Brianna wu explains why you might want to hold off upgrading to mac OS High Sierra for a while if you play games
Brianna Wu on faltering games in High Sierra.
Dedicated gamers and game developers might want to hold off on upgrading to High Sierra for the time being. As mac OS moves to the new Apple File System (APFS) and other new underlying tech, some software is reportedly breaking.
The announcement of APFS was very welcome news at WWDC 2016. After the San Bernardino terrorist attack, the FBI wanted Apple to engineer a backdoor into iOS for the government – a move that was widely critiqued across the political spectrum. It was suspected that Apple would respond by making its devices and the data stored on them even more secure.
Protecting data is a big feature of APFS. The new file system provides a level of encryption so strong that Apple couldn’t access your data even if ordered to by a court. It stores the data with built-in encryption, making the information meaningless to someone without a key to unlock it. At the highest level of security, it supports multi-key encryption - making both the files and the metadata for the them impossible to read. APFS also introduces other optimizations for flash storage.
While the move to this new file system will be highly beneficial in the long run, it may be breaking games in the short term. Unity is one of the most popular game engines in the world, used in countless iOS and mac OS games including Hearthstone, Lara Croft Go, and Firewatch. Reports are coming in that after upgrading to High Sierra, many Unity games are
becoming unplayable – including the popular Cities: Skylines.
The problems go beyond Unity. While engineers are still studying bug reports, early signs seem to suggest that Valve’s Source engine is also negatively affected by High Sierra. Some of the best Mac games use it, including Portal, Team Fortress 2, and Counter-Strike.
Additionally, some of the tools used by game developers also seem to be affected. Illustrator is heavily used by many app developers to make iconography and interface elements. But, the most current version of it has issues when running on High Sierra. Another Adobe pro app, In Design, was recently patched – but the stability of the Creative Cloud suite is such that you may want to stick with your old system for now.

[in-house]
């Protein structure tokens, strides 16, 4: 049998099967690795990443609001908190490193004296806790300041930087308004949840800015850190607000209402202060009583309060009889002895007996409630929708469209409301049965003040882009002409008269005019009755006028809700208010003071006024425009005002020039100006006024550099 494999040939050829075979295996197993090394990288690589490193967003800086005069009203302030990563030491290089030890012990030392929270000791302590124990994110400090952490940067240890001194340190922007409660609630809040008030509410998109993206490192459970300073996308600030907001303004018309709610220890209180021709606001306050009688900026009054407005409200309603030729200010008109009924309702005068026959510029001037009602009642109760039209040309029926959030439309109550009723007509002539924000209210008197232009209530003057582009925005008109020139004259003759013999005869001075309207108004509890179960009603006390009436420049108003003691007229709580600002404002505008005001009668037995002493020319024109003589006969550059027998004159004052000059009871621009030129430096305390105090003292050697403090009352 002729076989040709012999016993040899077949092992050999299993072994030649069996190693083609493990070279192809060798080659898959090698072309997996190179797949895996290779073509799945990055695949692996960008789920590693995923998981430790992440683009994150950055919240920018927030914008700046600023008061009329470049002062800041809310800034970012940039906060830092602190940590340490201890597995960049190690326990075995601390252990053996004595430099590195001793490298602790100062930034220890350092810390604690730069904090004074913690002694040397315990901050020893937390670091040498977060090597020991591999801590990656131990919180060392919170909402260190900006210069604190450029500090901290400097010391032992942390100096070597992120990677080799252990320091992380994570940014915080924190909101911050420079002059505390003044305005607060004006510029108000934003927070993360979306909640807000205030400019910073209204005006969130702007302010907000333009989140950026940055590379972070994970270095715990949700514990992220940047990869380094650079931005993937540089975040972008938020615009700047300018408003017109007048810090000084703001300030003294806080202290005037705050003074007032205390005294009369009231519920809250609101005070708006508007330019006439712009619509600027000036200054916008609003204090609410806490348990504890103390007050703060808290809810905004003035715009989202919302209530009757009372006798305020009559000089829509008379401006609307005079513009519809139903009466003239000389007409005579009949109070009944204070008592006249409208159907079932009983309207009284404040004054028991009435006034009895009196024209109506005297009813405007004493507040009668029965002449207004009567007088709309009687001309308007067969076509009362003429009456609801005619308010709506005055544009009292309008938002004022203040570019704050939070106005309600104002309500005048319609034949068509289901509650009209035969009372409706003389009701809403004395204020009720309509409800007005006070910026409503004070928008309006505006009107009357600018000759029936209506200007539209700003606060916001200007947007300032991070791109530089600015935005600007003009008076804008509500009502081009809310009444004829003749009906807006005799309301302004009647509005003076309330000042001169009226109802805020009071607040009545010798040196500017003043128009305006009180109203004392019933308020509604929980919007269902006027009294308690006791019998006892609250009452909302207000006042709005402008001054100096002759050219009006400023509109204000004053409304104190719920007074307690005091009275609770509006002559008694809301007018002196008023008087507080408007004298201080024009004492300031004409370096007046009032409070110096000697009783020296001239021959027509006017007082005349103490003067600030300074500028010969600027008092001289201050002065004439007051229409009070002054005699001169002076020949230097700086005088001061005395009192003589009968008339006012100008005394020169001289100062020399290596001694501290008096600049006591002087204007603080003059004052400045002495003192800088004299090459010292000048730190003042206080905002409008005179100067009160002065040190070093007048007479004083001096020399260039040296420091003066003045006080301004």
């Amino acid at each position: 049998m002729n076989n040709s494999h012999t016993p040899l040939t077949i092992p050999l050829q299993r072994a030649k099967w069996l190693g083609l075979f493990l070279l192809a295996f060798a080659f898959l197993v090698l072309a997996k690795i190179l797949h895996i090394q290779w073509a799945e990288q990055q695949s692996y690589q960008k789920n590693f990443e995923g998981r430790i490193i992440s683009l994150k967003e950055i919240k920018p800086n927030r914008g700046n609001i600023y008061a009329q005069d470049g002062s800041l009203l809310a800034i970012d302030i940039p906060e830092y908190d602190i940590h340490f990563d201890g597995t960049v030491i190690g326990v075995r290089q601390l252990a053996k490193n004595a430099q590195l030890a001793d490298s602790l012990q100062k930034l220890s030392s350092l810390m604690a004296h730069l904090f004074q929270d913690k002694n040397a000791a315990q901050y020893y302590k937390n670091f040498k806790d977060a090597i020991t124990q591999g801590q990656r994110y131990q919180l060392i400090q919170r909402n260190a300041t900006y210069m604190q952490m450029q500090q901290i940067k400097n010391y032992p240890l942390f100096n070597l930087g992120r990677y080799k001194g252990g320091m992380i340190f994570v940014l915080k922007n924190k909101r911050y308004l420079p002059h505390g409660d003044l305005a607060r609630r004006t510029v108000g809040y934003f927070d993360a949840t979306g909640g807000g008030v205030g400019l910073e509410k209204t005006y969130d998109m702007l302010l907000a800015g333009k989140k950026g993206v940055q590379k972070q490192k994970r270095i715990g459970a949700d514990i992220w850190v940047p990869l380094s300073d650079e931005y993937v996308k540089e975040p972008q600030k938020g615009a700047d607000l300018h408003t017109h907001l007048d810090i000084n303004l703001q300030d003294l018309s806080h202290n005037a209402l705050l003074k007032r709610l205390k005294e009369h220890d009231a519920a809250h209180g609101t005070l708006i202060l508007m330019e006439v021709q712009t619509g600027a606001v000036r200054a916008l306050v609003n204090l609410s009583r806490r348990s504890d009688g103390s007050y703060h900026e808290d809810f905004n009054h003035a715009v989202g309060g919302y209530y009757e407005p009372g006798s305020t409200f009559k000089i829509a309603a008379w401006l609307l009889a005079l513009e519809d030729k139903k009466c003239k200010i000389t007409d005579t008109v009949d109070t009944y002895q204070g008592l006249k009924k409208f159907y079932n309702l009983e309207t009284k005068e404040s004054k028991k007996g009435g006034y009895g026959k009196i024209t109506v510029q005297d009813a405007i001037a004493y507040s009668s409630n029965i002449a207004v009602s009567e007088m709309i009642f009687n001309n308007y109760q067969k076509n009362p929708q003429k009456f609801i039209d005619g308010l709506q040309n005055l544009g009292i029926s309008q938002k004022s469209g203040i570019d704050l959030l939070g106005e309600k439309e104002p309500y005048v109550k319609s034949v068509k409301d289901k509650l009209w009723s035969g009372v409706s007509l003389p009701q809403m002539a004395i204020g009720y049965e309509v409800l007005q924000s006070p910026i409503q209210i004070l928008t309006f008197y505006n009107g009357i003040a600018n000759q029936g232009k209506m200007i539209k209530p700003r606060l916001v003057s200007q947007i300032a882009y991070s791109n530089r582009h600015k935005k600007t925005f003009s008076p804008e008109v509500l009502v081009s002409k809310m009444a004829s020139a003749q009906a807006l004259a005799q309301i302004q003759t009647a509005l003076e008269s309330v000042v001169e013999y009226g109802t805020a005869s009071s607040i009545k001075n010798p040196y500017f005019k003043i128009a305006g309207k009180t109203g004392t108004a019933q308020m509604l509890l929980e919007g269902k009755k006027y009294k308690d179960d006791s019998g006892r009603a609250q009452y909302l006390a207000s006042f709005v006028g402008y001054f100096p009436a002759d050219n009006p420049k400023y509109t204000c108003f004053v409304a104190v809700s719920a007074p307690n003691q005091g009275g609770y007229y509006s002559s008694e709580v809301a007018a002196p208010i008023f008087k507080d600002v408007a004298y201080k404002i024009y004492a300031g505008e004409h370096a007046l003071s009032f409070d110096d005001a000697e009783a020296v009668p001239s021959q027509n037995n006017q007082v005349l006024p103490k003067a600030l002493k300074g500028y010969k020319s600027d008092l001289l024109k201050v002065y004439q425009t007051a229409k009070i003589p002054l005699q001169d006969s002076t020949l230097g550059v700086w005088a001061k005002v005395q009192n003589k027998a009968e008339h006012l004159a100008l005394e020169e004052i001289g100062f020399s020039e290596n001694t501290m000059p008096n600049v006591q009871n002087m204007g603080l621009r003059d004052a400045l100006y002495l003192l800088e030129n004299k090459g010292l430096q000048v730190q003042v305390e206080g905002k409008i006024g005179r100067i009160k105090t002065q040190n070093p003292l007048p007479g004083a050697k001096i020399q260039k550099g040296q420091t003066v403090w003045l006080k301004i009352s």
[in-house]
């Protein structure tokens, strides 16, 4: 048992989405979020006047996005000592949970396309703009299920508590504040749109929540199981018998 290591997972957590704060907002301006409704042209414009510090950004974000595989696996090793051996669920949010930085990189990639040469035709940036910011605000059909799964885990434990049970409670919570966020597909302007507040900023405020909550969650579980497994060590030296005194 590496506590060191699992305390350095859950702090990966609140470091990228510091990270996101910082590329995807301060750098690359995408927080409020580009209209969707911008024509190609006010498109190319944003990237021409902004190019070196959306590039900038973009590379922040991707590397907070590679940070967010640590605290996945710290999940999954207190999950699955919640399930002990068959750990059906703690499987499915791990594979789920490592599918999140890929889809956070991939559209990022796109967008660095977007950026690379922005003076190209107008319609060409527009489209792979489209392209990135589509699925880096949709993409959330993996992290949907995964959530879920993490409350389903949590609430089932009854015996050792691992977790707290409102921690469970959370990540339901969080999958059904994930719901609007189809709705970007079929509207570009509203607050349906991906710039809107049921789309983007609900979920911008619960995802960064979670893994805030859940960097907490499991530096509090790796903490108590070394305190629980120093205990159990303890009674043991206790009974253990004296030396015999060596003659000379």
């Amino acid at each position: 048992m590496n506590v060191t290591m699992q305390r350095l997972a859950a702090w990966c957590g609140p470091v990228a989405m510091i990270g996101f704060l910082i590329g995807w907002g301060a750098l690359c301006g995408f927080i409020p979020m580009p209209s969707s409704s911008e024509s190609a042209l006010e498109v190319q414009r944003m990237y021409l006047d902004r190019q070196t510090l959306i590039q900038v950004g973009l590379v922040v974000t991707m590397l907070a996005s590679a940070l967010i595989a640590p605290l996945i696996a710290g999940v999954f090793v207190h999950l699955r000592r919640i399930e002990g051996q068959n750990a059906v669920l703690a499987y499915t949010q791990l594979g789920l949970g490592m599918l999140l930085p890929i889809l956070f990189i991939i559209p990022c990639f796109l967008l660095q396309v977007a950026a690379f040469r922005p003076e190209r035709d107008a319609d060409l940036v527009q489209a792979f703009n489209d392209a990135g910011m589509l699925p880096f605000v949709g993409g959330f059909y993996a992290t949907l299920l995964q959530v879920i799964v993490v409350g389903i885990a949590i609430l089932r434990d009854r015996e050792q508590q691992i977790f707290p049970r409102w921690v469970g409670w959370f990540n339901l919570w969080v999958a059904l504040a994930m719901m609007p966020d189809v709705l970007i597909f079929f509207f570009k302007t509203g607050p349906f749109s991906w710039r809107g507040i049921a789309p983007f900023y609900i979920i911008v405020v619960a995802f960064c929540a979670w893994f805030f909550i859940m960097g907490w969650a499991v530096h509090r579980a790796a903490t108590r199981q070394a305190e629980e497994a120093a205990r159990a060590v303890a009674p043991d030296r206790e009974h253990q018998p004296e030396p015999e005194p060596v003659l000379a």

These kinds of errors are unsurprising, given the ambitious nature of changes in High Sierra, not least APFS. Adobe software is known for its use of anti-piracy measures. With Apple making changes to so much underlying tech, these kinds of problem may well have been inevitable.
There’s good news for some Mac owners, though – that is, if you’re running a desktop Mac in which the startup disk is a plain hard drive or a Fusion Drive; with either of those kinds of storage, you’ll be unaffected by issues that result from APFS. That’s because High Sierra doesn’t force those types of storage to switch to using the new file system. (Apple has said that an update to enable APFS on Fusion Drives will be introduced at a later date, though.)
However, if your Mac has a pure SSD as its internal startup disk, the mac OS volume is automatically converted; you should steer clear of High Sierra until you know your essential apps will run. Almost all models of MacBook Pro, MacBook Air, and MacBook from the past five years have an SSD.
It’s worth noting that the scope of these issues is unusual for a mac OS release. In general, you should aggressively update your Mac and iOS devices. Apple is good about patching security holes in its products, but such safeguards can’t work if you don’t install them. My guess is we’ll see issues with APFS and graphical glitches addressed within a few months.
There’s good news if your Mac’s startup disk is a plain hard drive or a Fusion Drive
Cities: Skylines suffers glitches in High Sierra.
Mac Gamer HQ reports disabling the Brave New World and Gods & Kings add-ons fixes Civ V.
Performance is said to degrade in games which use Valve’s Source engine, such as Half-Life 2.